25. It is not shown that the accused threatened to do or to omit to do anything in future. He announced an act already completed. Assuming that it had been proved that the accused, instead of pronouncing a sentence of excommunication, had threatened excommunication, I do not think the charge could have been sustained, unless it had been shown that a Hindu is rendered an object of divine displeasure by the sentence of the spiritual teacher and not by the supposed sin which has provoked that sentence, or unless it had been shown that a threat of excommunication was likely to produce and was intended to produce a belief that such would be its effect.

26. I also agree that the charge of criminal intimidation punishable under Section 503 is not established by the evidence.

27. To constitute that, offence, it must be shown that the accused threatened another with 'injury.' The term 'injury' denotes in the Indian Penal Code 'any harm illegally caused.' If, as I find, the accused was in virtue of his office entitled by the usage of his caste to pronounce sentence of excommunication, and in good faith pronounced that sentence on the complainant, who, he had reason to believe, was subject to his jurisdiction, it cannot, I think, be held he threatened to cause the complainant any harm illegally when he informed him of the consequences the sentence of excommunication entailed on him, those consequences being such as ordinarily attend excommunication.

28. Lastly, as to the charge of defamation, I agree with the Magistrate that, in communicating to the complainant and to the members of the caste the opinion he had been invited to deliver and the sentence he had felt himself compelled to pass, and in directing the publication of that sentence to the caste, the accused was protected by privilege under the Seventh and Ninth Exceptions to Section 499. Having spiritual jurisdiction over the complainant which he was entitled to exercise in virtue of a contract implied in the complainant's adherence to the sect, he cannot be held criminally responsible for the censure which in good faith he passed on the complainant's conduct. In communicating the sentence of excommunication to the members of the caste, he acted in good faith for the protection of their interests, for, by associating with an excommunicated person, they would contract impurity. Moreover, to give effect to the sentence some publication was necessary.

29. In Reg. v. Hart l Wm. 386 a lady of the Quaker sect frequented balls and concerts. The members of the sect admonished her and subsequently expelled her from the sect, recording in their proceedings as a reason for her expulsion that she had not practised the duty of self-denial. She preferred a criminal indictment for libel and the Court held that the transaction was merely a piece of discipline. But I agree with my honourable colleague that the offence of defamation is established by the admitted publication of the postcard. A privilege does not justify publication in excess of the purpose or object which gives rise to it. A man may in good faith complain of the conduct of a servant to the master of the servant even though the complaint amounts to defamation, but he is not protected if he publishes the complaint in a newspaper.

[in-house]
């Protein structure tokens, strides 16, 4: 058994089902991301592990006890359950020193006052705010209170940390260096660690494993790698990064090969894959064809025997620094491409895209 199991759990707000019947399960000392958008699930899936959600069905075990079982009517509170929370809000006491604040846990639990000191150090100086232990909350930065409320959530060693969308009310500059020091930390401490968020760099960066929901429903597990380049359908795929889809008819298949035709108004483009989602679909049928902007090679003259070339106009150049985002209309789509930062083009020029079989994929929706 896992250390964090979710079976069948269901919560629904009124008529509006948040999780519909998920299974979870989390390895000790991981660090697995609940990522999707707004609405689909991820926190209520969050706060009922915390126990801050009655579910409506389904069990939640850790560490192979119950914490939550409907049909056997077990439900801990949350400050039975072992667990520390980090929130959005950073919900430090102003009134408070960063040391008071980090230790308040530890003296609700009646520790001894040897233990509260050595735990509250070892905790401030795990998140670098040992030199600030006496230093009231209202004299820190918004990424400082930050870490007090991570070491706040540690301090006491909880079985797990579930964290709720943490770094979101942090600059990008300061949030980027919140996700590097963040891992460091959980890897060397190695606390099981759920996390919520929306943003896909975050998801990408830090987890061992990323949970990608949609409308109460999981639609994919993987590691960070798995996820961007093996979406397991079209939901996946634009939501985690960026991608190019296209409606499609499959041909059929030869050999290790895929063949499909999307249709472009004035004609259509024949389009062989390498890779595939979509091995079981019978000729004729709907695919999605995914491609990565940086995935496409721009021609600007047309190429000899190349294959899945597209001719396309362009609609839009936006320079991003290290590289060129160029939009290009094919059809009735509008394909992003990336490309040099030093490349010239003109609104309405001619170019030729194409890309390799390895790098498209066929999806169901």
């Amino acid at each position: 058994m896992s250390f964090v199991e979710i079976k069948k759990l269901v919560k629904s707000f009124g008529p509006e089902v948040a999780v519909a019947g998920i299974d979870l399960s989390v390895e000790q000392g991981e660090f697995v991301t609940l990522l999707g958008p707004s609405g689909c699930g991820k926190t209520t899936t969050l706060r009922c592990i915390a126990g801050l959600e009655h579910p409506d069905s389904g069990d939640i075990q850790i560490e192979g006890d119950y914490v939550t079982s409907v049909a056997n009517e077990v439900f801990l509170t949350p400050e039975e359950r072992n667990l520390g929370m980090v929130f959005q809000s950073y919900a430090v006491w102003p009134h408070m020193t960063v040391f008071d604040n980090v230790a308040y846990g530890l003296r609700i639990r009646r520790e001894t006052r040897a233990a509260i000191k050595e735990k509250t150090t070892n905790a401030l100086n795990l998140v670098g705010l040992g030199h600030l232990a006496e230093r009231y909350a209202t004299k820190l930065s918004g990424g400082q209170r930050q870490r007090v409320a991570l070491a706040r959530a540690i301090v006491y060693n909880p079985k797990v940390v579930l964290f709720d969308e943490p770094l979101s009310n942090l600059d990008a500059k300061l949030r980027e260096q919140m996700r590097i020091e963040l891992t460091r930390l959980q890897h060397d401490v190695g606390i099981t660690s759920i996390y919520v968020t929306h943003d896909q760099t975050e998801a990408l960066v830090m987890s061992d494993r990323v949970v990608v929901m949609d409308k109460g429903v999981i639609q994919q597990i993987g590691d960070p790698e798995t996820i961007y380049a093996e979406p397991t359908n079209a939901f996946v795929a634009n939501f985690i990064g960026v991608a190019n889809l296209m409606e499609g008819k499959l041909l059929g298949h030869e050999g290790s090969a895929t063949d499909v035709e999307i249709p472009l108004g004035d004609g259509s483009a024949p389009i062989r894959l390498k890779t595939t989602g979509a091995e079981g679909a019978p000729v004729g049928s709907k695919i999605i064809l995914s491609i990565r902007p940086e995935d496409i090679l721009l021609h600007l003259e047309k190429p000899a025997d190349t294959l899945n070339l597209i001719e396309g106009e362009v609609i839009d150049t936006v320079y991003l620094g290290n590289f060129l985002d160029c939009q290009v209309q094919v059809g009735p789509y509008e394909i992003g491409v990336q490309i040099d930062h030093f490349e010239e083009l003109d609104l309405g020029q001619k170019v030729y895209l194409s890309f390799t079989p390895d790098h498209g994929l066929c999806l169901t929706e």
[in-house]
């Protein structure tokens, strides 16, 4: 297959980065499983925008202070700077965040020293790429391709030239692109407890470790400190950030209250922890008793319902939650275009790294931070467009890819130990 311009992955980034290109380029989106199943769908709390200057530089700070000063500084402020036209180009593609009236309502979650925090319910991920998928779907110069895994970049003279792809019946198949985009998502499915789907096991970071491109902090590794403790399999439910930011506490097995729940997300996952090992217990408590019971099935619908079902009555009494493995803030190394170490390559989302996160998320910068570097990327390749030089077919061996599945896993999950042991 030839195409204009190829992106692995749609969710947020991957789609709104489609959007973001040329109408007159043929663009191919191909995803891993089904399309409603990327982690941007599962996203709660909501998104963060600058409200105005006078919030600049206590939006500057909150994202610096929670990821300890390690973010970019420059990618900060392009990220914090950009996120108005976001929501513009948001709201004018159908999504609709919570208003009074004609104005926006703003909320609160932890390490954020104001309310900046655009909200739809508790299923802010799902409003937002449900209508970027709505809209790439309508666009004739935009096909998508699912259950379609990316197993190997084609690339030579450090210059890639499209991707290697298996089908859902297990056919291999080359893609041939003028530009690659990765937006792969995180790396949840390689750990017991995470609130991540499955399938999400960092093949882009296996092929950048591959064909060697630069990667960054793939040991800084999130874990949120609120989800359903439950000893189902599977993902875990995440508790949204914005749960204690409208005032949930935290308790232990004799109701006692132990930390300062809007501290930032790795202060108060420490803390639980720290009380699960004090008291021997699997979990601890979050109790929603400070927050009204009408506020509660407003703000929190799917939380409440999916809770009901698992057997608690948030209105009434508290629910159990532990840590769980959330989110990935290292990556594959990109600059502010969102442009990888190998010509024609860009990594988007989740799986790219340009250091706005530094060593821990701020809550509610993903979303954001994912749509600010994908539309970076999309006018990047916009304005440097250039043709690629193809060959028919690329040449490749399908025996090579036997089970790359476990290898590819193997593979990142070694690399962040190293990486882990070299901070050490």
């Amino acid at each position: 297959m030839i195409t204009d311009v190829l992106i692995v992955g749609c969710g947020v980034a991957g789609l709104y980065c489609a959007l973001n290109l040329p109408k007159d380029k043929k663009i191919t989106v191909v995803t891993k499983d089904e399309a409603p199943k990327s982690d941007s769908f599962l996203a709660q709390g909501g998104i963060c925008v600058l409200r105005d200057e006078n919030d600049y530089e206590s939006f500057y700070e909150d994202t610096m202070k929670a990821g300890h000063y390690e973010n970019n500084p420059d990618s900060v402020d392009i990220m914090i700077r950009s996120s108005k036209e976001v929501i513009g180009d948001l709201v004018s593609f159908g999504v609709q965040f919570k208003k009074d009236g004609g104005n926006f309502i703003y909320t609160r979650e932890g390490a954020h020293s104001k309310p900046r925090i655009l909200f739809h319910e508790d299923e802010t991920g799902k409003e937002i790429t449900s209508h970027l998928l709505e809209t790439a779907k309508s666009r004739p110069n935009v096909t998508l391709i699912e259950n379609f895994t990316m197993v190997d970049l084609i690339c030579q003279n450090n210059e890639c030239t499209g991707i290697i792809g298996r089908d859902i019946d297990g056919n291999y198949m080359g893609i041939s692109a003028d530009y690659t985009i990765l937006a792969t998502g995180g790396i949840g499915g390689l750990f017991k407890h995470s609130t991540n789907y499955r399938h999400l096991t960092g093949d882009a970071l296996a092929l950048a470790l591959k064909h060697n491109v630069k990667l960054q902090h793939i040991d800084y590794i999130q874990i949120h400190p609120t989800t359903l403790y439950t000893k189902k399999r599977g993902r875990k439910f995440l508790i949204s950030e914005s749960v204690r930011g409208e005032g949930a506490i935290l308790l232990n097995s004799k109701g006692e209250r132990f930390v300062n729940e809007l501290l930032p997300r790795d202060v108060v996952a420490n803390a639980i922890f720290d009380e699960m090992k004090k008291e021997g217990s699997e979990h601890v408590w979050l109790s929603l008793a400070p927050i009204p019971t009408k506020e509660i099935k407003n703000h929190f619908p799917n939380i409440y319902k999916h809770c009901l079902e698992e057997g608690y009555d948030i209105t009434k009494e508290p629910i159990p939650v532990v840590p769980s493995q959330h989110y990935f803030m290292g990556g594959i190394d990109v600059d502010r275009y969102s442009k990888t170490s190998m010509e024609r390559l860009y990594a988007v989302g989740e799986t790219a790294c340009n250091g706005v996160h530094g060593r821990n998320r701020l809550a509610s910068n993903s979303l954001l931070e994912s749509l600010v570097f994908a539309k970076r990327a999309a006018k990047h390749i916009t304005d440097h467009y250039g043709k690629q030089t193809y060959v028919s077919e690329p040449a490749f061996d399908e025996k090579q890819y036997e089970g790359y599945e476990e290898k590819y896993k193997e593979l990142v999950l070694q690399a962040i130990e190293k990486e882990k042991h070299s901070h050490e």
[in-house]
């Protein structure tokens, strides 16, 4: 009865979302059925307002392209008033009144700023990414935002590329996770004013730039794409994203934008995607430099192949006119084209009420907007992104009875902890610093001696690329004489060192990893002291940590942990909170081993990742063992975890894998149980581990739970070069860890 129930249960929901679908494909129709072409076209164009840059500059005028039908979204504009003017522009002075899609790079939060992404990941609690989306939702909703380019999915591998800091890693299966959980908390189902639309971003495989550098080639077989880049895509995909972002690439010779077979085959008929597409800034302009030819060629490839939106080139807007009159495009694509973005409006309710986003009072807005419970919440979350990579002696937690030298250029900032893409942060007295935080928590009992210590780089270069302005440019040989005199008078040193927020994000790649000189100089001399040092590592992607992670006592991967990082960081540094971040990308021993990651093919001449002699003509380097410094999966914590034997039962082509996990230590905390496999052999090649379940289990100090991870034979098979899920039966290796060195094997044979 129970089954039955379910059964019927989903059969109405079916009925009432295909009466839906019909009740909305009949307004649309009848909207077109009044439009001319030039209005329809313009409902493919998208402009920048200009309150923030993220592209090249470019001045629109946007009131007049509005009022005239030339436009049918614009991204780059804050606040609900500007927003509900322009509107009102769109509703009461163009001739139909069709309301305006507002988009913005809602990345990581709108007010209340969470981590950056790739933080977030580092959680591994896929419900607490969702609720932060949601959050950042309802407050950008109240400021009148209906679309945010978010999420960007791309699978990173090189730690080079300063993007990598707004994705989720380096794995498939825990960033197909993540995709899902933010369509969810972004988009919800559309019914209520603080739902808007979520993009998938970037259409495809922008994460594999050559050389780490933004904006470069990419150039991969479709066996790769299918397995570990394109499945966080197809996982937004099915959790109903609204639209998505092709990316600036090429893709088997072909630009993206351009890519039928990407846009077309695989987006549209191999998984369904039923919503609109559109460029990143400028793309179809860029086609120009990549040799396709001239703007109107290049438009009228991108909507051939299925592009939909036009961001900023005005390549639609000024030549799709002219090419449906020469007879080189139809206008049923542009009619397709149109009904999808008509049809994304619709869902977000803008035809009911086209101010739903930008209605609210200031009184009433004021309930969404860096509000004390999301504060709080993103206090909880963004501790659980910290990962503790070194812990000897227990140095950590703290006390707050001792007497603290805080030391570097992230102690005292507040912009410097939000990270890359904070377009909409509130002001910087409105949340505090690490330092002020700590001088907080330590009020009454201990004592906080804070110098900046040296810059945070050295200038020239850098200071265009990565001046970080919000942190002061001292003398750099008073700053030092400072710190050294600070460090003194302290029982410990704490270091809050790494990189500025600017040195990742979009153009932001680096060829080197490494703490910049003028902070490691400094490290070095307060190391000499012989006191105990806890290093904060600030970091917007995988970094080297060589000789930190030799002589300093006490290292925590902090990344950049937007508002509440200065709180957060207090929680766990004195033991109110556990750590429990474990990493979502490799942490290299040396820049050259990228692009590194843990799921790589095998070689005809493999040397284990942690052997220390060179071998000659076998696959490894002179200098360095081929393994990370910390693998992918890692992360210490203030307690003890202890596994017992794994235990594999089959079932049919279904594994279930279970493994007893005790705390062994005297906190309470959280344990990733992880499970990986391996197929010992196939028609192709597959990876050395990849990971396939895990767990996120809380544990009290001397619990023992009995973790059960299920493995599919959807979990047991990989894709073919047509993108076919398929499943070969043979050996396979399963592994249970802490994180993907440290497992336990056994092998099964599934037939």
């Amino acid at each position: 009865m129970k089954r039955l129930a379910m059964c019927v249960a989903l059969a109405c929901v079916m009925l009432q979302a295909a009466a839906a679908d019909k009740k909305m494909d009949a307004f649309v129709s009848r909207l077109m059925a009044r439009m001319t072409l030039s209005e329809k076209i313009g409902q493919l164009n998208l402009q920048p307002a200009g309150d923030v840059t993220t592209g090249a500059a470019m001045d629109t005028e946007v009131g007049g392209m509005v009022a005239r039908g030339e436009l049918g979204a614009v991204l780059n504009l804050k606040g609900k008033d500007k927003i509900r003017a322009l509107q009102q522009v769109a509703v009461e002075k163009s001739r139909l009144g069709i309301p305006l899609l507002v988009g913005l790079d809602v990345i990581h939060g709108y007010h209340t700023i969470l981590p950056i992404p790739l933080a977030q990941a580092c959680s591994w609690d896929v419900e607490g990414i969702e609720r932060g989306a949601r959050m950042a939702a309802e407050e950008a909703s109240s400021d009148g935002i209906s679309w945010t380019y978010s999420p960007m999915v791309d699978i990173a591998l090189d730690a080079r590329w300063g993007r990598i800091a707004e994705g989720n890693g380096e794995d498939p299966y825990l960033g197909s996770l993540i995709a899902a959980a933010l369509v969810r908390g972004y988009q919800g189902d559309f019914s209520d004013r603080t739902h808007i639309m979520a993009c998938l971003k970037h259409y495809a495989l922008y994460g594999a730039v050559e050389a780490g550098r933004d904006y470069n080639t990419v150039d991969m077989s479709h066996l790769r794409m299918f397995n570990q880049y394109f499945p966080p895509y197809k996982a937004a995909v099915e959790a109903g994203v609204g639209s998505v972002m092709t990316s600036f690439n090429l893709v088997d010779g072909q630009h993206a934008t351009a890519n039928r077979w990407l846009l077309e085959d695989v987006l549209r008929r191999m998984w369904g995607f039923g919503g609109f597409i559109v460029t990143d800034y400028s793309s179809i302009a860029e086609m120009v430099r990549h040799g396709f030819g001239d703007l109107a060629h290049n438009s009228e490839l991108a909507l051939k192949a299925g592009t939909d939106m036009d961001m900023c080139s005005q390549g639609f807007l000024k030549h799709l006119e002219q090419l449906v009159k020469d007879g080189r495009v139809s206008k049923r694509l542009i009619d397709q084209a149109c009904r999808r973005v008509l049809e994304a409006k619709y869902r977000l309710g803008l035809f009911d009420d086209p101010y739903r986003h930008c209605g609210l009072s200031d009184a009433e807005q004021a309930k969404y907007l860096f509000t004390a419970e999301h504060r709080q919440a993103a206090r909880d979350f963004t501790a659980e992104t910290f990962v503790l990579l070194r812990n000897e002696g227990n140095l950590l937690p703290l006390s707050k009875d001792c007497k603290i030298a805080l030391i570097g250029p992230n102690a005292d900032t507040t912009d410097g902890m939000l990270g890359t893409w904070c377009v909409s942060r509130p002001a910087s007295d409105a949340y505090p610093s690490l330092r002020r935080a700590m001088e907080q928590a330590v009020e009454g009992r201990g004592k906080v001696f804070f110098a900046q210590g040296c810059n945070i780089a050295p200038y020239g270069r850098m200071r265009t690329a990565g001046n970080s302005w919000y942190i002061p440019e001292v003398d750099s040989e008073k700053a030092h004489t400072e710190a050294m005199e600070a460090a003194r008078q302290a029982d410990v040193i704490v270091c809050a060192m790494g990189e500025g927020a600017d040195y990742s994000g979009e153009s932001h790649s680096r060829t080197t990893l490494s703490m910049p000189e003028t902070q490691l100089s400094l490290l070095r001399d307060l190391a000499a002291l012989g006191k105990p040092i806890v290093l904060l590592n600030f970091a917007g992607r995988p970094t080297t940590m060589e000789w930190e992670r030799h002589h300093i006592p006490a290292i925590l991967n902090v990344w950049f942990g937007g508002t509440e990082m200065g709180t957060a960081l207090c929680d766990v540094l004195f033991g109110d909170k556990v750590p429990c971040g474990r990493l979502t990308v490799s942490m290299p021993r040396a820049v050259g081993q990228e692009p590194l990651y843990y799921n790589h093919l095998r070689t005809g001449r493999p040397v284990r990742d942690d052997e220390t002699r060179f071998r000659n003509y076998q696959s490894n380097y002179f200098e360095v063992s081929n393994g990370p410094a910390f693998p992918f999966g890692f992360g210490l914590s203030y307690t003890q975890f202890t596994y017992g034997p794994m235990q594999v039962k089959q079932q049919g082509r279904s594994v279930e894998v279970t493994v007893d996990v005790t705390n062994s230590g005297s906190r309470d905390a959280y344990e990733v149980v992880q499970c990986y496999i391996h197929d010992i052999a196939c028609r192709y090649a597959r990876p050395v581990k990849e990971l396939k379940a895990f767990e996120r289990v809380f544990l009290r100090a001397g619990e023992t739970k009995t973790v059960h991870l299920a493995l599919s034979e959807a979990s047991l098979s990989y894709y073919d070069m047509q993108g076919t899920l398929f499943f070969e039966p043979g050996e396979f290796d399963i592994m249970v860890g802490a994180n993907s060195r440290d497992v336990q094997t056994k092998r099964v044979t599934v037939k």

30. A spiritual superior, in pronouncing and publishing a sentence of excommunication, may be protected by privilege so long as the publication is not more extensive than is required to effectuate the purpose for which the privilege is conceded to him for the censure of a member of the sect in matters appertaining to religion or the communication of a sentence he is authorised to pronounce to those who are to guide themselves by it.

31. The communication of the sentance of excommunication to the complainant by a card sent through the post was a publication in excess of the purpose for which the privilege was allowed, and is therefore not protected by privilege.

32. Although it may be possible that the accused in using this means of communication did not know that he was committing an offence, he did not adopt it as the cheapest, for the postcard was registered; he must have known that the announcement might, by reason of the form of communication adopted, reach others than those to whom he was entitled to make it, and he must be held to have committed the offence of defamation.

33. Affirming the acquittal on the other charges, we would set it aside and convict the accused on the charge of an offence punishable under Section 500, and would sentence him to pay a fine of Rs, 200 (two hundred), or in default to suffer simple imprisonment for the term of one month.

34. Ordered accordingly.